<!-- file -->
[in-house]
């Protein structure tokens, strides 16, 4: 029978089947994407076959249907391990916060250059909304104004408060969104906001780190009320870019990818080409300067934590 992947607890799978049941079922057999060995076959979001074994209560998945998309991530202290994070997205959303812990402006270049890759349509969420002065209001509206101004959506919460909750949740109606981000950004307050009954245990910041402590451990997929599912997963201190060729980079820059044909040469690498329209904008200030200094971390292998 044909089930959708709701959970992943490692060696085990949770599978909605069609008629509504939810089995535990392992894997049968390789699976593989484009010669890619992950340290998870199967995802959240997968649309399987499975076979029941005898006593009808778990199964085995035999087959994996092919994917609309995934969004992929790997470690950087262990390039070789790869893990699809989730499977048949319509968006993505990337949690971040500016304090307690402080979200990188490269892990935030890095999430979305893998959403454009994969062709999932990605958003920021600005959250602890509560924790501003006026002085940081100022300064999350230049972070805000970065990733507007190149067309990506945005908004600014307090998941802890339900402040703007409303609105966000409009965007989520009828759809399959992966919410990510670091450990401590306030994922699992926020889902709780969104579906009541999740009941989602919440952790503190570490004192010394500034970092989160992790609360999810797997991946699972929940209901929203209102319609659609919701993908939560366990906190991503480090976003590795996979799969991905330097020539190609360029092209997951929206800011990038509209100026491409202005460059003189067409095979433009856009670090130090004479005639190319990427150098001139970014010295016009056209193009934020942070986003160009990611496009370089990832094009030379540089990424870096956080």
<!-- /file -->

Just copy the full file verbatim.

[in-house]
């Protein structure tokens, strides 16, 4: 029978089947994407076959249907391990916060250059909304104004408060969104906001780190009320870019990818080409300067934590 992947607890799978049941079922057999060995076959979001074994209560998945998309991530202290994070997205959303812990402006270049890759349509969420002065209001509206101004959506919460909750949740109606981000950004307050009954245990910041402590451990997929599912997963201190060729980079820059044909040469690498329209904008200030200094971390292998 044909089930959708709701959970992943490692060696085990949770599978909605069609008629509504939810089995535990392992894997049968390789699976593989484009010669890619992950340290998870199967995802959240997968649309399987499975076979029941005898006593009808778990199964085995035999087959994996092919994917609309995934969004992929790997470690950087262990390039070789790869893990699809989730499977048949319509968006993505990337949690971040500016304090307690402080979200990188490269892990935030890095999430979305893998959403454009994969062709999932990605958003920021600005959250602890509560924790501003006026002085940081100022300064999350230049972070805000970065990733507007190149067309990506945005908004600014307090998941802890339900402040703007409303609105966000409009965007989520009828759809399959992966919410990510670091450990401590306030994922699992926020889902709780969104579906009541999740009941989602919440952790503190570490004192010394500034970092989160992790609360999810797997991946699972929940209901929203209102319609659609919701993908939560366990906190991503480090976003590795996979799969991905330097020539190609360029092209997951929206800011990038509209100026491409202005460059003189067409095979433009856009670090130090004479005639190319990427150098001139970014010295016009056209193009934020942070986003160009990611496009370089990832094009030379540089990424870096956080």